UM Gets Custom Commencement Regalia

New attire to debut at 2016 ceremonies

For the first time in its more than 160 year history, the university has its own custom regalia, which graduates will wear at the 2016 Commencement.

For the first time in its more than 160 year history, the university has its own custom regalia, which graduates will wear at the 2016 Commencement.

OXFORD, Miss. – Starting in May 2016, University of Mississippi graduates will don custom-designed red and blue Commencement caps and gowns bearing the Lyceum logo, the first time in school history that the university has had its own custom regalia.

A university committee led by Brandi Hephner LaBanc, vice chancellor for student affairs, and Alice Clark, vice chancellor for research and sponsored programs, studied options. They picked eye-catching navy blue gowns, complete with a Lyceum logo on the chest and double red stripes down the sides.

“They’re absolutely beautiful,” Clark said. “The Lyceum is an iconic symbol. Featured on the robe, it jumps out and brings distinction to the entire regalia.”

While they were waiting in line at Commencement 2014, university officials discussed how some universities have their own impressive custom gowns, caps and tams for graduation and it was time Ole Miss had its own. Then-Provost Morris Stocks charged Hephner LaBanc and Clark to find a custom university cap and gown for Ole Miss graduates. They put together a team to study options.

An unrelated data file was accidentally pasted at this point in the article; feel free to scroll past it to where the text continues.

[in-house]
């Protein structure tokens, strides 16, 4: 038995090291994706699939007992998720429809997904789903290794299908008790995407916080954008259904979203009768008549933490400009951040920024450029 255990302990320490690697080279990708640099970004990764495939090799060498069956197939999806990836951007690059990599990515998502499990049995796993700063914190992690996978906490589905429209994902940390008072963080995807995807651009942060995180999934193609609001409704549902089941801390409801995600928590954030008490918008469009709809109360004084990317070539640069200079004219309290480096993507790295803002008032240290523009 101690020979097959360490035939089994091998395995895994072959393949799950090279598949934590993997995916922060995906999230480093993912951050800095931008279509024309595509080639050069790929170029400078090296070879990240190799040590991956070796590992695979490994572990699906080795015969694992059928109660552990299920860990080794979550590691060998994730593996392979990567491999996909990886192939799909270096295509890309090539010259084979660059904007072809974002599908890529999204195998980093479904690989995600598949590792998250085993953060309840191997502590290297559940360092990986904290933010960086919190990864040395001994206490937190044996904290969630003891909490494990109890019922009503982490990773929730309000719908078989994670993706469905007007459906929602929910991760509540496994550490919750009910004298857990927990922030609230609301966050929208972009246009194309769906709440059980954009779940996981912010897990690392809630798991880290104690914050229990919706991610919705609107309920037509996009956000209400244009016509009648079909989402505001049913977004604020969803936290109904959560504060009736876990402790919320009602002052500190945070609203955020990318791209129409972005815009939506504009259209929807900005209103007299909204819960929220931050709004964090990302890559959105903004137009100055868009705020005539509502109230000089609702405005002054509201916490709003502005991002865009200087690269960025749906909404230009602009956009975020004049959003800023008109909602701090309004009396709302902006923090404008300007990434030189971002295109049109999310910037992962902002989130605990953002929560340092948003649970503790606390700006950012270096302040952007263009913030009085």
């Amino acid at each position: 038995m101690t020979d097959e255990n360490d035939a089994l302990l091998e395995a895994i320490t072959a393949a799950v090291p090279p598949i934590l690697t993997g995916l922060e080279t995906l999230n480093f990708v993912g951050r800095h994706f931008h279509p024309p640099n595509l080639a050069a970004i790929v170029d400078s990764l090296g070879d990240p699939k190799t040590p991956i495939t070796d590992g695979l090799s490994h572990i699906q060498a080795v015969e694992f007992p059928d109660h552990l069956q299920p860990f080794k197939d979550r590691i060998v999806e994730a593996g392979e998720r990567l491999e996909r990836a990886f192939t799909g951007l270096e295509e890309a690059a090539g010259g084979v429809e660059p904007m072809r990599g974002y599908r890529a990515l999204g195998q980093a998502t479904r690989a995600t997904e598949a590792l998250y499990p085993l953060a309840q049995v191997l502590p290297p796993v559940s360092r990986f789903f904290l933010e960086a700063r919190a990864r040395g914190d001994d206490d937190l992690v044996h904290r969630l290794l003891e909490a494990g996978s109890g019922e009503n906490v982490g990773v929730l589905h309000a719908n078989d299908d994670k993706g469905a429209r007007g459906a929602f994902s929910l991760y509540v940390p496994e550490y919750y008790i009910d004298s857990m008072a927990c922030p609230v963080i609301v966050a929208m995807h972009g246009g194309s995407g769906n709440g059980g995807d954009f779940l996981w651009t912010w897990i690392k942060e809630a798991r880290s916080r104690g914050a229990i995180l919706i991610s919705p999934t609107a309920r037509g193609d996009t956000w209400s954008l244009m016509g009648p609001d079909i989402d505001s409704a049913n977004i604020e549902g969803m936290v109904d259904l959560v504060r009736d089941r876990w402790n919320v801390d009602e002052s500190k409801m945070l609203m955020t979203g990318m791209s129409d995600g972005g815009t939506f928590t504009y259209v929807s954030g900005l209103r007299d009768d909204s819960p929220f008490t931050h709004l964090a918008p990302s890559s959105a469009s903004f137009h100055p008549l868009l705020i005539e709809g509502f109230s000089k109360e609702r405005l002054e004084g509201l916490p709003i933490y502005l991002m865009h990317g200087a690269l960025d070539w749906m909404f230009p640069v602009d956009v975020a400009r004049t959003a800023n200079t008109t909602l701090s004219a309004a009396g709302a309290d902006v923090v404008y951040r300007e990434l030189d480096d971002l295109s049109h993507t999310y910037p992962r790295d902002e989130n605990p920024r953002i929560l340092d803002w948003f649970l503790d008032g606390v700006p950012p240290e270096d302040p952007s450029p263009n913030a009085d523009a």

The committee settled on a design from R.M. Hendrick Graduate Supply House, a Mississippi company that has supplied UM’s regalia for years. 

Stocks said he’s very pleased with the new graduation garb and excited to see it used. 

“I look forward to a landscape of Ole Miss blue at our beautiful Commencement ceremony on May 14, 2016,” the acting chancellor said. “I am also excited that our Ph.D. graduates will proudly represent us wearing distinctive University of Mississippi regalia at commencement ceremonies around the world.” 

The undergraduate cap and gown rental prices will remain the same for the coming year. The doctoral gowns are also available for purchase, and many doctoral students opt to buy their regalia to wear when they participate in future commencement ceremonies. With the university having its own custom regalia, it’s likely many more will opt to own it.

“I just think it builds more pride in our community and in our institution,” Hephner LaBanc said.

One side benefit of the new regalia is that it will also be much more visually appealing than the previous black robes, which the university used for much of its more-than-160-year history.